Injection Molding: RJG Adds Virtual Training, Consultation
Injection molding training and technology supplier RJG (Traverse City, Mich.) has developed several virtual training and consulting services to continue serving clients from afar during the coronavirus outbreak. RJG transitioned several of its training courses to an online setting, offering live, interactive sessions as well as self-guided labs. These courses are led by RJG’s experts, and most take place over several days for a few hours a day.
The online courses include:
- Fundamentals of Systematic Injection Molding
- eDART Training (Spanish)
- Fundamentals of Machine Performance
- Injection Molding Essentials (English, Spanish)
- Math for Molders
- Part Design (coming soon)
- Mold Design (coming soon)
- Systematic Molding for Liquid Silicone Rubber (coming soon)
In addition, RJG has launched several free online webinars to support injection molding education, including molding tips and discussions of the latest innovations. Finally, the company has also introduced virtual consultation services to provide one-on-one guidance to molders. RJG said its online consulting services can support companies dealing with unique processing issues, launching a new tool or getting started in the injection molding industry, among other areas. RJG said it develops custom consultation plans for each client, depending on their needs.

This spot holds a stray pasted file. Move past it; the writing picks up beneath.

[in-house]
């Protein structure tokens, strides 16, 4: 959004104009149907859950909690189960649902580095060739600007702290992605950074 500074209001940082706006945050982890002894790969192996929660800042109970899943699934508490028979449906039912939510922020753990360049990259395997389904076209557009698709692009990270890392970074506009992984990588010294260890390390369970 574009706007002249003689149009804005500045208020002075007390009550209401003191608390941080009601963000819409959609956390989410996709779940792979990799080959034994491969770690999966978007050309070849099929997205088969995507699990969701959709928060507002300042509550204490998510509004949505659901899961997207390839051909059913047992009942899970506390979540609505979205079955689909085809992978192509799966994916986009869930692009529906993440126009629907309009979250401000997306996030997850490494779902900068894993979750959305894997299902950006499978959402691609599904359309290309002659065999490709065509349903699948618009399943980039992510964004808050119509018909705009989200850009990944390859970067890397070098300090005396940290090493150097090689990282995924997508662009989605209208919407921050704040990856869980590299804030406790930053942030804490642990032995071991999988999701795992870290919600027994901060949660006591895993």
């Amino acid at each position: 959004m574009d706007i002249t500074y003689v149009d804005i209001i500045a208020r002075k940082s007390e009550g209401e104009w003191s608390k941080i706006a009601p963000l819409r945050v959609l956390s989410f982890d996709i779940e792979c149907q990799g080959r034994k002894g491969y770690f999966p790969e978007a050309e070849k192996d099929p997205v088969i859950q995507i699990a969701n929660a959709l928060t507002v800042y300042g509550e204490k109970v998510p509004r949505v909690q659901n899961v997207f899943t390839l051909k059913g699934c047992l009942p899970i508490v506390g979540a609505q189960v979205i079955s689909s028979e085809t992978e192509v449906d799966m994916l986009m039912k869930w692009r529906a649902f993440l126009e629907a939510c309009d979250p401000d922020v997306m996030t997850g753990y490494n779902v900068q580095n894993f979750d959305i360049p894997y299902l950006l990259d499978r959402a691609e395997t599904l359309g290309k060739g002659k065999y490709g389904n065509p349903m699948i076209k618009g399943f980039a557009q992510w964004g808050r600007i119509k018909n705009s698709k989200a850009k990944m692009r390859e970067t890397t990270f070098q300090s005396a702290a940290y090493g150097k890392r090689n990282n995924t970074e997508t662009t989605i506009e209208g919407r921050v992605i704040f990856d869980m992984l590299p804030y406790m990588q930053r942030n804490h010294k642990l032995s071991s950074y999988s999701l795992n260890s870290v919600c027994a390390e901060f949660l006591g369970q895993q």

Virtual consultation services include: curve interpretation, where RJG helps clients determine what their process monitoring data is telling them so they can make adjustments and improve efficiency; sensor placement strategy, where RJG assists clients in choosing the correct sensor type and placement; and process optimization, where RJG help clients optimize their injection molding processes, whether they are using RJG equipment or not.
One of the more prominent trends in processing is the need for higher plastic pressures to mold parts.
Flashing of a part can occur for several reasons—from variations in the process or material to tooling trouble.
Weld or knit lines are perhaps the most common and difficult injection molding defect to eliminate.